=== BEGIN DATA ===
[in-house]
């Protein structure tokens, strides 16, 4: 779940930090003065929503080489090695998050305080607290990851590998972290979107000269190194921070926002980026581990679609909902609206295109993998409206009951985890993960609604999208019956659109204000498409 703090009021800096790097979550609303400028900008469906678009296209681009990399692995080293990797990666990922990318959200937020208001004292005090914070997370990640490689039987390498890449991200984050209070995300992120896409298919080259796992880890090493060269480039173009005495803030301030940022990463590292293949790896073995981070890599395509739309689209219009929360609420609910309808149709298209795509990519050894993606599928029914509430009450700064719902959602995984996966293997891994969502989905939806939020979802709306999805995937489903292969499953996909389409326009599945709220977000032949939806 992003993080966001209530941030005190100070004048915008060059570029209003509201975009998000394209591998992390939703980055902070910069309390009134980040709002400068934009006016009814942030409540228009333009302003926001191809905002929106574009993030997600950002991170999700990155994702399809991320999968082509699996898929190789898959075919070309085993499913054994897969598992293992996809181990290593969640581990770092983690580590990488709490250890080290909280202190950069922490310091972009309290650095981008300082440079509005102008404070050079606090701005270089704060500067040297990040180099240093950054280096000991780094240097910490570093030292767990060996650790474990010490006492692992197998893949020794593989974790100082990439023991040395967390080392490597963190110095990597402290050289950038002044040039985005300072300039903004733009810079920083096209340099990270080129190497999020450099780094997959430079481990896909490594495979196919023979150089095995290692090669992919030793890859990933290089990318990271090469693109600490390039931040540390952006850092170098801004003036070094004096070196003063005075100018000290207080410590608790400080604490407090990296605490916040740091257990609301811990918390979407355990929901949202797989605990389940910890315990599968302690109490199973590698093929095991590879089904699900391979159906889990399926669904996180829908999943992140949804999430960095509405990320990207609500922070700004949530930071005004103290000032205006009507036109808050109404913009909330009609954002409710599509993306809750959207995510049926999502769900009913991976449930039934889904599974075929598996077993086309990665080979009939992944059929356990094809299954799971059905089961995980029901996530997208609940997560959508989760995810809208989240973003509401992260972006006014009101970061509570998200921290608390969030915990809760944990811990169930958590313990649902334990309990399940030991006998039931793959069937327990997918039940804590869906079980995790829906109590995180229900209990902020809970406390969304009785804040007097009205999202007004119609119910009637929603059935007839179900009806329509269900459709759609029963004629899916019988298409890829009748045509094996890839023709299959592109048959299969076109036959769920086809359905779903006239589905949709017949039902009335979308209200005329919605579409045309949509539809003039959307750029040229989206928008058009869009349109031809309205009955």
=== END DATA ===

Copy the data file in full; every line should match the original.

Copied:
[in-house]
């Protein structure tokens, strides 16, 4: 779940930090003065929503080489090695998050305080607290990851590998972290979107000269190194921070926002980026581990679609909902609206295109993998409206009951985890993960609604999208019956659109204000498409 703090009021800096790097979550609303400028900008469906678009296209681009990399692995080293990797990666990922990318959200937020208001004292005090914070997370990640490689039987390498890449991200984050209070995300992120896409298919080259796992880890090493060269480039173009005495803030301030940022990463590292293949790896073995981070890599395509739309689209219009929360609420609910309808149709298209795509990519050894993606599928029914509430009450700064719902959602995984996966293997891994969502989905939806939020979802709306999805995937489903292969499953996909389409326009599945709220977000032949939806 992003993080966001209530941030005190100070004048915008060059570029209003509201975009998000394209591998992390939703980055902070910069309390009134980040709002400068934009006016009814942030409540228009333009302003926001191809905002929106574009993030997600950002991170999700990155994702399809991320999968082509699996898929190789898959075919070309085993499913054994897969598992293992996809181990290593969640581990770092983690580590990488709490250890080290909280202190950069922490310091972009309290650095981008300082440079509005102008404070050079606090701005270089704060500067040297990040180099240093950054280096000991780094240097910490570093030292767990060996650790474990010490006492692992197998893949020794593989974790100082990439023991040395967390080392490597963190110095990597402290050289950038002044040039985005300072300039903004733009810079920083096209340099990270080129190497999020450099780094997959430079481990896909490594495979196919023979150089095995290692090669992919030793890859990933290089990318990271090469693109600490390039931040540390952006850092170098801004003036070094004096070196003063005075100018000290207080410590608790400080604490407090990296605490916040740091257990609301811990918390979407355990929901949202797989605990389940910890315990599968302690109490199973590698093929095991590879089904699900391979159906889990399926669904996180829908999943992140949804999430960095509405990320990207609500922070700004949530930071005004103290000032205006009507036109808050109404913009909330009609954002409710599509993306809750959207995510049926999502769900009913991976449930039934889904599974075929598996077993086309990665080979009939992944059929356990094809299954799971059905089961995980029901996530997208609940997560959508989760995810809208989240973003509401992260972006006014009101970061509570998200921290608390969030915990809760944990811990169930958590313990649902334990309990399940030991006998039931793959069937327990997918039940804590869906079980995790829906109590995180229900209990902020809970406390969304009785804040007097009205999202007004119609119910009637929603059935007839179900009806329509269900459709759609029963004629899916019988298409890829009748045509094996890839023709299959592109048959299969076109036959769920086809359905779903006239589905949709017949039902009335979308209200005329919605579409045309949509539809003039959307750029040229989206928008058009869009349109031809309205009955």